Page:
There have been numerous cases of abductions and forced conversions of underage girls, particularly in Sindh. The police, the justice system, and the entire administrative machinery appear to be either complicit or helpless in such matters. Apart from the usual condemnations, no political party has given the issue the attention it needs. This is a collective failure of a system that promotes hatred, misogyny, and patriarchy. Such discrimination and hatred does not breed in a vacuum. It is created, nurtured and then spread across the country. More than anything else, state policies over the years have added to the increasing crimes against women and religious minorities and the subsequent apathy when such crimes are highlighted.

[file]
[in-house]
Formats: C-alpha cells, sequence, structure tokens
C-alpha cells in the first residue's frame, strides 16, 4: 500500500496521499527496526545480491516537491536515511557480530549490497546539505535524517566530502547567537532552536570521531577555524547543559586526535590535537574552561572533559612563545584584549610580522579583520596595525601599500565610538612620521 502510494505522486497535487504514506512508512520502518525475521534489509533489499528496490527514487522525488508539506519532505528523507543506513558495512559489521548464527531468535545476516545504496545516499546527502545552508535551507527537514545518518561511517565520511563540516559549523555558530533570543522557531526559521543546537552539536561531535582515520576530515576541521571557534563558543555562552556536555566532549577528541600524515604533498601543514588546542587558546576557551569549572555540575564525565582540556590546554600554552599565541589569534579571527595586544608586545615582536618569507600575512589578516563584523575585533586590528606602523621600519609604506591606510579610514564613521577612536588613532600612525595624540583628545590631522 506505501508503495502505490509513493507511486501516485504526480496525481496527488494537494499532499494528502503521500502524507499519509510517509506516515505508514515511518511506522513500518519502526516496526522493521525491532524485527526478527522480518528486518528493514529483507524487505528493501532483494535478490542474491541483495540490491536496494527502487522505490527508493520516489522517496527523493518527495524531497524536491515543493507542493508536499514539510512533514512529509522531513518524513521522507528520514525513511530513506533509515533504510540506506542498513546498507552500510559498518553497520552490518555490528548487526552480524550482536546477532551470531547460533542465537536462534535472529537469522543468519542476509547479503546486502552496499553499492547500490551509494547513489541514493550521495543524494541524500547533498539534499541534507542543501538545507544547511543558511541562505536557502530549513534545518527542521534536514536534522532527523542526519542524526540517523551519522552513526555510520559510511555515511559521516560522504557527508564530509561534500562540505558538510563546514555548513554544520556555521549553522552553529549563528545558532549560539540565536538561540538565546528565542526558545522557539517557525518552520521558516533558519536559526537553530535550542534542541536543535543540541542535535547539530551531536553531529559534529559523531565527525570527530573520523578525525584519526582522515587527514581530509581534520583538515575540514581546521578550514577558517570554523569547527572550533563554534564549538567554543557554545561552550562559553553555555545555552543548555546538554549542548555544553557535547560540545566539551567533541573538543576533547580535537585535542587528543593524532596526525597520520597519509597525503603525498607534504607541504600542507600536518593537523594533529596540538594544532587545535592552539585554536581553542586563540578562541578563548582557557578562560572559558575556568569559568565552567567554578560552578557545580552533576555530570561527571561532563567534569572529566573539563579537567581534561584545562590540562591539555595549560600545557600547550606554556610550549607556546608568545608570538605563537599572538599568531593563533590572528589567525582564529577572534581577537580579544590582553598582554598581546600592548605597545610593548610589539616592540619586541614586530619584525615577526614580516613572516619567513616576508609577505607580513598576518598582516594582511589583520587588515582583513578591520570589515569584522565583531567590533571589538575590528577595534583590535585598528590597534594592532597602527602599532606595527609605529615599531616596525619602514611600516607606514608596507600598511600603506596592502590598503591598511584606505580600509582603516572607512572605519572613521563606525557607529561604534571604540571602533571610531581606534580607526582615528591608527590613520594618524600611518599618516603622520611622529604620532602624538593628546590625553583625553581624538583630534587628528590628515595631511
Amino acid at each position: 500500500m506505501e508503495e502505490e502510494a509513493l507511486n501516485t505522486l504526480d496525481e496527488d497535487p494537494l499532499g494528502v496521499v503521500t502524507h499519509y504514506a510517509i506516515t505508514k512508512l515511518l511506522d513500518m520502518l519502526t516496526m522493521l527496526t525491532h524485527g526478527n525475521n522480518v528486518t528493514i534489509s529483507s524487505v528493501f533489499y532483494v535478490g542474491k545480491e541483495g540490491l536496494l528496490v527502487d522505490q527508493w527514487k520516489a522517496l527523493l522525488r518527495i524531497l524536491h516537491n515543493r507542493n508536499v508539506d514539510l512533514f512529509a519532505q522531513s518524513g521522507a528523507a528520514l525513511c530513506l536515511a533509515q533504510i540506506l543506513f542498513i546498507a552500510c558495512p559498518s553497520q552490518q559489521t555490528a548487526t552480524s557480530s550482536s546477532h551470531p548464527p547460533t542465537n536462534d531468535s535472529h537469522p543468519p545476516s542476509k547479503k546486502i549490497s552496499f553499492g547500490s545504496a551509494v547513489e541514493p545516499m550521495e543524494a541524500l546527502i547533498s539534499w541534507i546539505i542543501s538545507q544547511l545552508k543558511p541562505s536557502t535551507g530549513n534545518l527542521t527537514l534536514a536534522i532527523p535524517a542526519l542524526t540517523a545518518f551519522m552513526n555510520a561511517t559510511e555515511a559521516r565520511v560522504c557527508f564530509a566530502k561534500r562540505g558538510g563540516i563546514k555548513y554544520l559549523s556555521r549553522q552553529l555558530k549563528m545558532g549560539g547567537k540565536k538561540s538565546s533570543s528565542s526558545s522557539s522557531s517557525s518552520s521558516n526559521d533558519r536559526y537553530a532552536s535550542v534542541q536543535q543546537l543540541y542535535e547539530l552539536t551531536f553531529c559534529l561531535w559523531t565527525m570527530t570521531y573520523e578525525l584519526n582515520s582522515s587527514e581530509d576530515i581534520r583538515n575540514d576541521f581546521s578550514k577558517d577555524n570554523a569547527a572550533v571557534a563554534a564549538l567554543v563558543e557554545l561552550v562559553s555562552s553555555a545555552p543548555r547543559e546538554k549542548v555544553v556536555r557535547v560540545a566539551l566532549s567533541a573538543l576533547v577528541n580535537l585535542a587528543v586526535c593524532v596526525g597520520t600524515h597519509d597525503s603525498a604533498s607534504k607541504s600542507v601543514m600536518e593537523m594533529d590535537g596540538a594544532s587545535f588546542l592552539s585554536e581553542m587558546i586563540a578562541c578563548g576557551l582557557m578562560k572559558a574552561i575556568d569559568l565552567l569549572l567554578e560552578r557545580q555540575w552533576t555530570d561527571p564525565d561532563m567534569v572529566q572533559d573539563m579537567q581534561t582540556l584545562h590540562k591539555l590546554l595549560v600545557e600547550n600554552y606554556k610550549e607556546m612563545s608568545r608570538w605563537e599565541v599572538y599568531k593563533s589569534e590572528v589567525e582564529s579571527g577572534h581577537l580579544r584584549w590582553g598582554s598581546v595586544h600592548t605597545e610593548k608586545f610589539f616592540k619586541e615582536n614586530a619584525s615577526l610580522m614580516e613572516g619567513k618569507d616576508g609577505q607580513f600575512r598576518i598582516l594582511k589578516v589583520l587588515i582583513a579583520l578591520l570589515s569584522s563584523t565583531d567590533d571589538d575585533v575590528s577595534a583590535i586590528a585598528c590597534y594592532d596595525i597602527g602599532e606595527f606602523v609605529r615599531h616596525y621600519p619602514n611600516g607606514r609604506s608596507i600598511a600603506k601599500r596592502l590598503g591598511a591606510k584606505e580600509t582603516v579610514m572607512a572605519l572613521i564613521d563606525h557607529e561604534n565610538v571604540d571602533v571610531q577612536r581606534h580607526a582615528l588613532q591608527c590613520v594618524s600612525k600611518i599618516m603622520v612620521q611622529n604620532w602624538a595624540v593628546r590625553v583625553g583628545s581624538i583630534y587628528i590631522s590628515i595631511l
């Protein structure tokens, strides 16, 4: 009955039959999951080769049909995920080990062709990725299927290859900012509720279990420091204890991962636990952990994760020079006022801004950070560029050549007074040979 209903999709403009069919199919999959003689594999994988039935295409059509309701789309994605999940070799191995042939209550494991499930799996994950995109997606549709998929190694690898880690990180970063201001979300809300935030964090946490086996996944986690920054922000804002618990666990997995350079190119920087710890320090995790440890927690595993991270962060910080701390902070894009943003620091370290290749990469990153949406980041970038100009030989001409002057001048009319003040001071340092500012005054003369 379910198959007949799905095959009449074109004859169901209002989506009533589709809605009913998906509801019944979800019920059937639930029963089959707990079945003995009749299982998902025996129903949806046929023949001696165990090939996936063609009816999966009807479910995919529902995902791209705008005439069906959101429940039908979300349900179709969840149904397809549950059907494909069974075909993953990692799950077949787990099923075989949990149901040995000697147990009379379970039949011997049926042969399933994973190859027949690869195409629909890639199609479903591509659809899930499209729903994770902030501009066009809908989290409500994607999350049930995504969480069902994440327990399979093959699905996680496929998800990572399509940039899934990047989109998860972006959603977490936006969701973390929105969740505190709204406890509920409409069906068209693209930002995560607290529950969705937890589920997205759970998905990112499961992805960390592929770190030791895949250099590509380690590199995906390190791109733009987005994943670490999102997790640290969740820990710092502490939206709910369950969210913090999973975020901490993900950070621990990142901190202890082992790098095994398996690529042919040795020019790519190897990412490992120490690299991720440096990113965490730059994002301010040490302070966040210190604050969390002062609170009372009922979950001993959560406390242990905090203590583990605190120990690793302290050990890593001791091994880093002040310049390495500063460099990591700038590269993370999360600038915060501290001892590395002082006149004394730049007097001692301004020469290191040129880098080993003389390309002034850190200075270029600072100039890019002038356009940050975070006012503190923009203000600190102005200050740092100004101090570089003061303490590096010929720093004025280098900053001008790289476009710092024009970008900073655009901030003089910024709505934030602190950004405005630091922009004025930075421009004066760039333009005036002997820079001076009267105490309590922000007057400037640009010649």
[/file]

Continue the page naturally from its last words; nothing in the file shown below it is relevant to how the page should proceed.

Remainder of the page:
While Pakistan’s government has rightly been calling out Islamophobia in the West, it also needs to decide how it can provide for its own minorities the rights it demands for its people in other countries. To be treated with respect, practise one’s faith without fear, not be forcibly converted or married, to be able to worship safely – these are the basic rights any minority community should have in any country, including Pakistan. Essentially, the state should make sure that religious minorities and women enjoy equal rights in all spheres of life, as has been guaranteed by the country’s constitution. In this, the landmark 2014 Supreme Court judgment under CJ Tassaduq Jillani must be revisited. The judgment made specific recommendations to protect the rights of minorities and issued a general critique of a state that has not followed its duty to protect the most vulnerable among us. Among the actions it demanded the government take was to train a special security force to provide protection to places of worship of minority communities, and textbooks that teach tolerance and inclusiveness rather than hate. To put these and other recommendations into effect, the court called for the constitution of a task force. Unfortunately, crimes against religious minorities have continued. Persecution of vulnerable segments of society has become a norm in Pakistan and there is a need for serious and urgent action in this matter. And merely legislating these issues will not win us this battle against intolerance and bigotry. In fact, more often than not the law has been weaponised to cower into submission not just minorities but anyone who dare stand up for their rights. It is long past time for rule of law to be upheld and for the state to show that it treats everyone equally regardless of creed.